Thinking of adding some of those vibrant flowers to your garden?   Cool weather plants like pansies, lobelia, alyssum, violas, stock, calendulas, snapdragons, English daisies, cyclamen, phlox, petunias, nasturtiums and dianthus are just the ticket.  What a great way to add the wonderful fall and winter color to your containers and landscapes. You might also add sweet peas, foxglove, holly hocks, and delphinium for early spring color.  Full sun, well-draining soil, water and Microlife are all the ingredients needed to keep these cool weather plants blooming for months.

It is bulb time.  For forcing inside your home, Ziva narcissus, amaryllis and hyacinths will look beautiful and give your home a festive look for the holiday season.  The Ziva’s will bloom in 3-4 weeks, the amaryllis bulbs take 3-8 weeks to bloom (depending on variety), and the hyacinths will bloom in 6-8 weeks. You can stagger your plantings to keep fresh flowers blooming in your home all season.  When the amaryllis bulbs are finished blooming indoors you can replant them in your garden for blooms the following spring. No need to stop there, we have many different amaryllis bulbs, tulips, ranunculus, daffodils, Dutch iris, leucojum, lycoris, and other varieties of narcissus besides Ziva’s that are just as beautiful!

When to plant your bulbs?  Tulips can be planted from mid-December through mid-January, they must be refrigerated for 4-6 weeks before planting.  We keep our tulips and hyacinths in the fridge so they will be ready to plant at the right time.  Daffodils, Dutch Iris, Leucojum, narcissus, hyacinths, and ranunculus can be planted this month. To learn more about bulbs, come to our Bulb Class on Saturday, November 11th.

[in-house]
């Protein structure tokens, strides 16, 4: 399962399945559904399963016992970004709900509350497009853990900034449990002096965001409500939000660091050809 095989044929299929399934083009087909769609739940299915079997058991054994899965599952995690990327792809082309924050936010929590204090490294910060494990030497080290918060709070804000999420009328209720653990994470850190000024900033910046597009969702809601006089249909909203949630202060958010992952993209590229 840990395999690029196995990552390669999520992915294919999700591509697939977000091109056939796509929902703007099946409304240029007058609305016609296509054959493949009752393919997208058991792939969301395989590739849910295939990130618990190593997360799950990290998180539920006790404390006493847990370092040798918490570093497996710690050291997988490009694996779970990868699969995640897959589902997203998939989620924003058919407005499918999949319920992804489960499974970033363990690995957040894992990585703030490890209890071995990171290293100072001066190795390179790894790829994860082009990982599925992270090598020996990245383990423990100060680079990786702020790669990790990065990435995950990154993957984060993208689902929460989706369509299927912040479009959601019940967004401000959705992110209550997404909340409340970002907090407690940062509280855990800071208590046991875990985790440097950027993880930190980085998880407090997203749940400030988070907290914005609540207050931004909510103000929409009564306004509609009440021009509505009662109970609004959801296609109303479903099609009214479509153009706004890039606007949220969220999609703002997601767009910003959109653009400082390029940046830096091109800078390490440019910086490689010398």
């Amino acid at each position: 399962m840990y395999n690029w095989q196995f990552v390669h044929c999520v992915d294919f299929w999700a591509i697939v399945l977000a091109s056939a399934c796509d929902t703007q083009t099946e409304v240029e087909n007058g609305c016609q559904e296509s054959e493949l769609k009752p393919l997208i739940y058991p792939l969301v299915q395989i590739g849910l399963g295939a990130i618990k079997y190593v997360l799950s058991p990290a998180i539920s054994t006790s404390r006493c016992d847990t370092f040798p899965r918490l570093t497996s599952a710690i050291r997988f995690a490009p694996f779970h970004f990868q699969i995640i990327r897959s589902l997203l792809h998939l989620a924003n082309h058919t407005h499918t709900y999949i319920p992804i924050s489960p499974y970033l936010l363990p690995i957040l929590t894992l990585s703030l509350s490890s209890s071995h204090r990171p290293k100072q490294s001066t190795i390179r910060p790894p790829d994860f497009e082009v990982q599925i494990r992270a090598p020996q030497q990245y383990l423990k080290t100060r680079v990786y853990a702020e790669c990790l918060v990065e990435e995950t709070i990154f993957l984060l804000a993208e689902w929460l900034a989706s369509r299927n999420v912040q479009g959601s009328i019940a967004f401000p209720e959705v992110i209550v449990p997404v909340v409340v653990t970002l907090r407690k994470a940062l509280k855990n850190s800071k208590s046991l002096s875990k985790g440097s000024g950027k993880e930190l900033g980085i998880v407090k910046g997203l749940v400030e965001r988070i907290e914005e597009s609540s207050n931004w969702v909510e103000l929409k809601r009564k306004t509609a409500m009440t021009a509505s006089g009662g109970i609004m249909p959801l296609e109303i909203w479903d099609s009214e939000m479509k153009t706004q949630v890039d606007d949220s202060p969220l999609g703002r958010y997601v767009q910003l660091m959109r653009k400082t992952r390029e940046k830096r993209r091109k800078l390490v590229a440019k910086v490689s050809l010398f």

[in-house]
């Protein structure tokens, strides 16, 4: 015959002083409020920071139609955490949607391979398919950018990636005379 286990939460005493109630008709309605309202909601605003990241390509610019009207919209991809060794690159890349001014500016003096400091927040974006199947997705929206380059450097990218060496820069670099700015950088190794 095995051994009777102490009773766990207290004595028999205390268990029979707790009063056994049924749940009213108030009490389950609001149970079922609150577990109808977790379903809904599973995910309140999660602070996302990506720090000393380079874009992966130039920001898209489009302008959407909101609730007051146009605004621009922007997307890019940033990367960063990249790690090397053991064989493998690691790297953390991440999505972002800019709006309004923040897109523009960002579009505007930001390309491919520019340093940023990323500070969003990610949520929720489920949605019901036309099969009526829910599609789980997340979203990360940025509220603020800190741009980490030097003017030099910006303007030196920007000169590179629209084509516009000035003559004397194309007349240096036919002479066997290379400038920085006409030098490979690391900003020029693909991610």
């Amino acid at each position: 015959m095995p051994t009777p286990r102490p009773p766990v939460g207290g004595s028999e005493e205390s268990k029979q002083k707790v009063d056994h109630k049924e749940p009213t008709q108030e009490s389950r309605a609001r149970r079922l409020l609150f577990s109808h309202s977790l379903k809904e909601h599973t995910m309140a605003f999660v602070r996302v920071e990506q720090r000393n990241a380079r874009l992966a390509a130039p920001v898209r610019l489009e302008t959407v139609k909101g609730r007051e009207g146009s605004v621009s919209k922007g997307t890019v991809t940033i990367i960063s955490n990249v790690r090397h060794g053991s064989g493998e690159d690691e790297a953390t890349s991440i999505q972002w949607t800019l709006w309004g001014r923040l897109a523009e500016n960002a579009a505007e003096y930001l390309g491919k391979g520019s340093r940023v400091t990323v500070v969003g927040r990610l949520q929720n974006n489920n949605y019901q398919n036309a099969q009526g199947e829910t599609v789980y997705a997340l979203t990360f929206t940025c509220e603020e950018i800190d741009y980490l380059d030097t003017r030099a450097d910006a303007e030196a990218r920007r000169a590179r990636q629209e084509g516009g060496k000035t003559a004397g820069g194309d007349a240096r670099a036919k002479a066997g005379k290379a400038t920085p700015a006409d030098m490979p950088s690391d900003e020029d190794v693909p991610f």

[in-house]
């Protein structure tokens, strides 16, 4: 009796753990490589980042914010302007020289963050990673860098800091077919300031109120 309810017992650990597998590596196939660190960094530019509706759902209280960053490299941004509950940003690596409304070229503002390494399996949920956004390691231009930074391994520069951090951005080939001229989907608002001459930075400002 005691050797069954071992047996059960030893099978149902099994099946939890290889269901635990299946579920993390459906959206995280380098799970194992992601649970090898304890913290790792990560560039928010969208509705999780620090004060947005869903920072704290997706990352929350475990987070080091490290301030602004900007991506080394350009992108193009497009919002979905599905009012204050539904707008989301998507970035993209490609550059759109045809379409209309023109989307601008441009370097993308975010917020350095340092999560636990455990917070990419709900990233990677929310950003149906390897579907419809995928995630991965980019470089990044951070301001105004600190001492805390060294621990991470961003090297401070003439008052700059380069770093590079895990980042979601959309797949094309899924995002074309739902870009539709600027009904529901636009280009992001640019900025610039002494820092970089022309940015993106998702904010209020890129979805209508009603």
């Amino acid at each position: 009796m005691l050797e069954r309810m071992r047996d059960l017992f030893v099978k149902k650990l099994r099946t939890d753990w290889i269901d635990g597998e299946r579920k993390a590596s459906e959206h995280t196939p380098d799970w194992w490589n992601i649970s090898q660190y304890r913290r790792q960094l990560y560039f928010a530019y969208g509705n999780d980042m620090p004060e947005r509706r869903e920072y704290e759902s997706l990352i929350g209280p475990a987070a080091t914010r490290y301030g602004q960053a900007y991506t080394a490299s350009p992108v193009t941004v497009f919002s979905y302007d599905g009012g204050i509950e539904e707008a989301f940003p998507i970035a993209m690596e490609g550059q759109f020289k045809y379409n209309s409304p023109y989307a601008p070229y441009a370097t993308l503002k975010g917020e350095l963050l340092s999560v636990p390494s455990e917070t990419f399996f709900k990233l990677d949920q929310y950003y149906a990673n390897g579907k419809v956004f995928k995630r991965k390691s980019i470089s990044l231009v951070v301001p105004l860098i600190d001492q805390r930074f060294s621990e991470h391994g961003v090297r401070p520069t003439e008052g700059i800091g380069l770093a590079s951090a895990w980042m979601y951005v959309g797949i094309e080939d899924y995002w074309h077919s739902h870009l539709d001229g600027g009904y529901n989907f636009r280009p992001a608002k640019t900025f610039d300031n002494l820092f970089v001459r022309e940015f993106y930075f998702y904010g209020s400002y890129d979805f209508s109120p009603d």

November is also a good time to plant herbs in your garden; the cold weather makes for strong roots.  Oregano, salad brunet, winter savory, chamomile, dill, rosemary, and fennel are just a few of a long list of herbs to consider planting now.  Most herb plants need full sun and well-draining soil. You can plant them in with your ornamentals or in a garden by themselves.  Where ever you decide to plant, give your herbs plenty of room in the garden, they can be bigger than you think.   Herbs will add a whole new dimension to your garden with fragrant leaves that attract beneficial insects.   Many can also be used to enhance the flavor of your meals and for use in potpourri.   Fertilizer is only needed a couple of times of year. Herbs can be an easy addition to any garden.
Camellia Buds
Camellias have some of the most amazing blooms of any shrub. Prettier than a picture.  Camellias are slow growing evergreen shrubs that bloom from about October through March, depending on the variety.  Sasanqua camellias bloom in the fall and have small leaves and flowers, usually the flower forms are single, double or semi double.  Sasanqua camellias grow to about 10-12 feet tall for upright varieties and 2-5 feet tall for spreading varieties.    Japonica camellias have larger leaves and usually have bigger blooms.  The forms of the Japonica Camellia blooms are usually single, semi double, anemone, peony, rose, or formal double.   Japonica camellias start off as shrubs, growing to about 6-12 feet tall and wide, but can slowly become a tree reaching 20 feet tall.